The End of a Novel Appears….How?

You know how when you’re tired, and your vision kind of blurs, and everything fades together? And you can totally see things, but they’re faded and misshapen and fuzzy? Like this:

after writing for four hours straight, with blood caffeine levels at .12

after writing for four hours straight, with blood caffeine levels at .12

Well, that’s kind of where I’m at right now with my NaNoWriMo novel. I can “see” the end of “The Esclavan Abductions.” After a bit of thinking and planning and a dash of mental outlining (am I abandoning my pantser ways?) I think I have a definitely path plotted to the end! Sure, it’s fuzzy, but it’s there.

  • Execution of the book’s scumbag nobles, because that was kind of coming and I’d kind of forgotten it needed to happen. (Good one, Victoria….). With this scene from Princess Melinda’s POV, I can use it to put some kind of semicolon/stopping point in the storyline of her relationship with her guardsman, Danby. Then I can pick it up again in the next book.
  • The baddie sorcerer finally walks into an ambush that’s been set for him. I know which good characters will be there, and I can avoid creating a new one (I was worried about that.) Still don’t know if baddie will die/escape/be captured, but that’ll be the end of the book.

I introduce you to WRITER MATH (take a deep breath!): Sense of closure of main plot + hints of things to come (I’m only now figuring that they’re there!) + various paths left open to advance/deepen the bigger picture the plot takes place within = a pretty decent set-up for a series novel (I hope.)


This is pretty much always how the end appears for me: it starts with some fuzzy concepts of how I can wrap things up. Sometimes, when I actually arrive and my vision clears, I discover I was not seeing what was there but hallucinating. But walking step by step, things take form eventually and I get to where I’m going, as I said yesterday.

At least, after taking some time to plan a bit where I could go through the end of this novel (if not the rest of the series and the war with Esclavay), I feel like I have a handle on this. Onward!

How do the endings of your novels/short stories take form for you? Is your process similar to what I’ve described I experience, or totally different? Feel free to comment! This could be a fun discussion!


7 responses to “The End of a Novel Appears….How?

  1. projectmomentarily

    I’m not sure this fulfills any kind of literary equation, but for some reasons my stories often start with someone looking back on their life and then end with that too. So in The Green Dress we start with an older Zoe watching the light fade from the face of the man she loved as she remembers back to the night she wore that green dress and how it changed both of their lives when they were young, wild and free. So when we get to the end of that story and go back to her as an older woman, we have some idea of the loss she is struggling with as her partner literally forgets who she is and their life together. Zoe is telling all this to her daughter because she fears she is the only one left who remembers the moments that mattered to her family and she wants them to know and understand those memories. And she worries her grand daughter will pass through life without learning from her mistakes. So in her worries in the present and her memories of the past we have three generations of the one family and hints of the good and the bad things that kept them together. At first I thought The Green Dress was just another short story with a different end, until I realised it was both an ending and the beginning of a new story altogether. That’s when Project Momentarily- both the blog and the creative idea of serialising chapters that would become a novel- began.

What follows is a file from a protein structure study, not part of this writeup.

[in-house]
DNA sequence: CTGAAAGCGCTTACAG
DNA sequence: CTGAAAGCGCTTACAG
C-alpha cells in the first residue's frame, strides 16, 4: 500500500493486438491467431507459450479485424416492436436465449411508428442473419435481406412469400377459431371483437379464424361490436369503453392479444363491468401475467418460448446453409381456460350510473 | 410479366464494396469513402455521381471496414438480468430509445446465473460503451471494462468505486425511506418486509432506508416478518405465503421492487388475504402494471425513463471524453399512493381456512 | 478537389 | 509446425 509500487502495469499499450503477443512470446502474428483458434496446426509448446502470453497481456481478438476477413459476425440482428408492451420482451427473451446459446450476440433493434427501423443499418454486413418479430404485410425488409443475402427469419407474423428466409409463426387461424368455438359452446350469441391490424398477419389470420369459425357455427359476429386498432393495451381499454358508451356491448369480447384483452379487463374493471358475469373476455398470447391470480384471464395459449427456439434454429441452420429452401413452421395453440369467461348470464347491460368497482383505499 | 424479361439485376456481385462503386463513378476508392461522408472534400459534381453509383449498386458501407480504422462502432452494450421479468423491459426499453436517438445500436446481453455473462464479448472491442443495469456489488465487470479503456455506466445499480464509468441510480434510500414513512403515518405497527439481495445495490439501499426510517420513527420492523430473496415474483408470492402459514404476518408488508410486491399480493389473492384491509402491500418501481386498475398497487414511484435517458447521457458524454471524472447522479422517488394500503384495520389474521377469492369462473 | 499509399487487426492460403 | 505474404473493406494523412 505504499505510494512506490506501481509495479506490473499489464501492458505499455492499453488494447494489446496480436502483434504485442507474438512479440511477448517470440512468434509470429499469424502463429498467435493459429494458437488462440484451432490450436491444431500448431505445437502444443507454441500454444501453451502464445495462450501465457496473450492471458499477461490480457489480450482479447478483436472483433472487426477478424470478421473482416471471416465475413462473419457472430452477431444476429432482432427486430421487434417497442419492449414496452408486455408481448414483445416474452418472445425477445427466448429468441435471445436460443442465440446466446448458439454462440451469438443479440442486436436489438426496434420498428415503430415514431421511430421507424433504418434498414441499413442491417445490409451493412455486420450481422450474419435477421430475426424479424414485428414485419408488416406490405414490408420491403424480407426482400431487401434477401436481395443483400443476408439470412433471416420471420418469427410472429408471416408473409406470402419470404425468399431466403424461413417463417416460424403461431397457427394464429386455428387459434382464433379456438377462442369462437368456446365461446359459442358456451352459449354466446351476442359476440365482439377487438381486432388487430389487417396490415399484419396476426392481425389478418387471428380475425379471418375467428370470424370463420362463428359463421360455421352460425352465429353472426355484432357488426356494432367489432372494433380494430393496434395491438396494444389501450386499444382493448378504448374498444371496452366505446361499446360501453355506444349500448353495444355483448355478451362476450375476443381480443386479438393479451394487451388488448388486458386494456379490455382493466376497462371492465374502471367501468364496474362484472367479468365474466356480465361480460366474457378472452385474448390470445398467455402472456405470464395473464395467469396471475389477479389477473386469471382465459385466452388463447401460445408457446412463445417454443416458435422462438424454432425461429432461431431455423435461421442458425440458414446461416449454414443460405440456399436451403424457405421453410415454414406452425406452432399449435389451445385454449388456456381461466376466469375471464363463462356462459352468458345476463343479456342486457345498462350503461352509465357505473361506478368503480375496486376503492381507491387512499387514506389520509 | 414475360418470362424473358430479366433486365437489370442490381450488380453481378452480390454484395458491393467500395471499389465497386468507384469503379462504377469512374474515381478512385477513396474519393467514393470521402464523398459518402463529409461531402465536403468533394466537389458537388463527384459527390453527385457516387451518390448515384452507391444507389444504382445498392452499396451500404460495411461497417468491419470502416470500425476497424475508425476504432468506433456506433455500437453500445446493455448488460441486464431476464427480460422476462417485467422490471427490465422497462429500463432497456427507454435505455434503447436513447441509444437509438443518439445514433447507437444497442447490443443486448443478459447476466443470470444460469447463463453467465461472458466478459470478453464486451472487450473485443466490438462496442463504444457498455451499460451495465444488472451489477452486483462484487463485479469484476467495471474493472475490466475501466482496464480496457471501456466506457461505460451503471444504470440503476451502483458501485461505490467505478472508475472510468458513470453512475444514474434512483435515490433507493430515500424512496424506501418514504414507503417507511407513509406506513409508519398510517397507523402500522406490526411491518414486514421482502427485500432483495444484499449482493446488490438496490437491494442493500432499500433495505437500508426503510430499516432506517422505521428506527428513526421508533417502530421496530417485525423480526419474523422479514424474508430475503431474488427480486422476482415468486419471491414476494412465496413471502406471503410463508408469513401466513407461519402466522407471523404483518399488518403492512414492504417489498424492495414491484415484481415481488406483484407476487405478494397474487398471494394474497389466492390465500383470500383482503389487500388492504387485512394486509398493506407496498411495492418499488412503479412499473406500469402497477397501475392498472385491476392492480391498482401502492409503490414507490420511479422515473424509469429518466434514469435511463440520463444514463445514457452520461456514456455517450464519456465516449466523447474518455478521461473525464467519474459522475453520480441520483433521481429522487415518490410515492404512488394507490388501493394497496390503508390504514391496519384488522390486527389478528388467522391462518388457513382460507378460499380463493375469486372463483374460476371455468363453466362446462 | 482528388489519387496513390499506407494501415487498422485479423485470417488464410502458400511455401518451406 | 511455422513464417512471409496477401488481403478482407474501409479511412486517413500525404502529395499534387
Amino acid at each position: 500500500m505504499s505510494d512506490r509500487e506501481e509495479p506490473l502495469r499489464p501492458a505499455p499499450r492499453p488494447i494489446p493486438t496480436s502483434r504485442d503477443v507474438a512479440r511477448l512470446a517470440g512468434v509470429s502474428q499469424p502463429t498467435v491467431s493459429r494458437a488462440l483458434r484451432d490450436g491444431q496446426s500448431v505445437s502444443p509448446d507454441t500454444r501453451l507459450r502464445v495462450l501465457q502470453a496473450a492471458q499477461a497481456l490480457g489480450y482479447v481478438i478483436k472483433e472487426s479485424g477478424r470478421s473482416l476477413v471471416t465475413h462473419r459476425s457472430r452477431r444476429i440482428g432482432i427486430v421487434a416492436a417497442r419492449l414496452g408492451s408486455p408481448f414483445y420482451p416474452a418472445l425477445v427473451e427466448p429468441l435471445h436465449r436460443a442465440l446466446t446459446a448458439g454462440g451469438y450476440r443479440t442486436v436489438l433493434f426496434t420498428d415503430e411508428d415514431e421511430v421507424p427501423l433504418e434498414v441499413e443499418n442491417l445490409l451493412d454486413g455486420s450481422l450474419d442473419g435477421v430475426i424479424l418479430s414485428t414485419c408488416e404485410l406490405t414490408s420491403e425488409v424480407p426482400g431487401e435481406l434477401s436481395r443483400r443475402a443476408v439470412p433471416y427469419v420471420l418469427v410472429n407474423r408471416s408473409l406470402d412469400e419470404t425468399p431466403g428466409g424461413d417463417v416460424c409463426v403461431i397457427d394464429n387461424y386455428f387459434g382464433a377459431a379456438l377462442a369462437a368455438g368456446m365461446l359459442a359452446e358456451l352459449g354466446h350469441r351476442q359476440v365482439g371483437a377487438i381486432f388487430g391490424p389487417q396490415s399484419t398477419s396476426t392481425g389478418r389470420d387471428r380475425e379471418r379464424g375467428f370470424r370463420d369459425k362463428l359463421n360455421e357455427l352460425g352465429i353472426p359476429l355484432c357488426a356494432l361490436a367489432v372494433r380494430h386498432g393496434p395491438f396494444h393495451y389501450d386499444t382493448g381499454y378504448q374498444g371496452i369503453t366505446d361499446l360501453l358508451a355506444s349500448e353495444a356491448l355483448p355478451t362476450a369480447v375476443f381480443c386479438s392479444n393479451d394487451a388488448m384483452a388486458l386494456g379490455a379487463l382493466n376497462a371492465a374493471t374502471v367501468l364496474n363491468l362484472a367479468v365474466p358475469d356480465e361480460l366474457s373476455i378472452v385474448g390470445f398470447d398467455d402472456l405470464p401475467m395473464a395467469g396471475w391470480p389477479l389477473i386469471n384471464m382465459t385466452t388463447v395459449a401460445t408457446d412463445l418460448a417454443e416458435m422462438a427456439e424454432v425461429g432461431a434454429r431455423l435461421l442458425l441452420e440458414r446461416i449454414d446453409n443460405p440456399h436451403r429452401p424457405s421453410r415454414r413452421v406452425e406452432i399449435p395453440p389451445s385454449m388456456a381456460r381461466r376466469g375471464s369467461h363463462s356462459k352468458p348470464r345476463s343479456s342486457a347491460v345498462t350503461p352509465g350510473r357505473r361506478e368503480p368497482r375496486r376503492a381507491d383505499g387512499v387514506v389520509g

• wow, that frame sounds amazing for your story!!! for some reason–i guess because I write series fantasy–the idea of a frame doesn’t occur to me for my own writing. I do use one of sorts in the first novel I ever wrote but that book’s terrible over all.

  2. Unfortunately, in my novel, I have to go back and figure out why a character or storyline got added, because by the end, I had done nothing with them. I know it’s part of the learning process, but I will need to re-write huge portions because the main storyline needs more flesh and fewer distractions. It’s a great learning experience – that’s my positive spin when I’m frustrated!

    • oh, it’s most certainly a learning process!!! I have made SOO many additions and alterations after first drafts…. don’t forget–if a storyline or character isn’t adding anything–it’s okay to cut.

      I read an article once about COMBINING minor characters into one more important character…. I would never have thought of that myself! maybe that could work for a character you’re not doing enough with to justify him or her being there. just a thought

  3. Pingback: Dec 21! Time to write about the end of….a novel | Creative Writing with the Crimson League

  4. I have yet to find an end point for any of my fiction. Every good plot could potentially go on for generations and I like my characters a little too much to put an end (or even a pause to start a second “book”) anywhere. Not a good situation if I ever want to publish.

    • What you say is so true, Anna…. a good plot could expand for generations. My Herezoth novels do that! I’m sure you could find some place to cut the story to start a second installment? If you don’t feel you can, maybe having someone else read what you have and make a suggestion where to start book two?

      Once you decide, you can always rearrange some things to make the division stronger. That’s something I always forget, for some reason!

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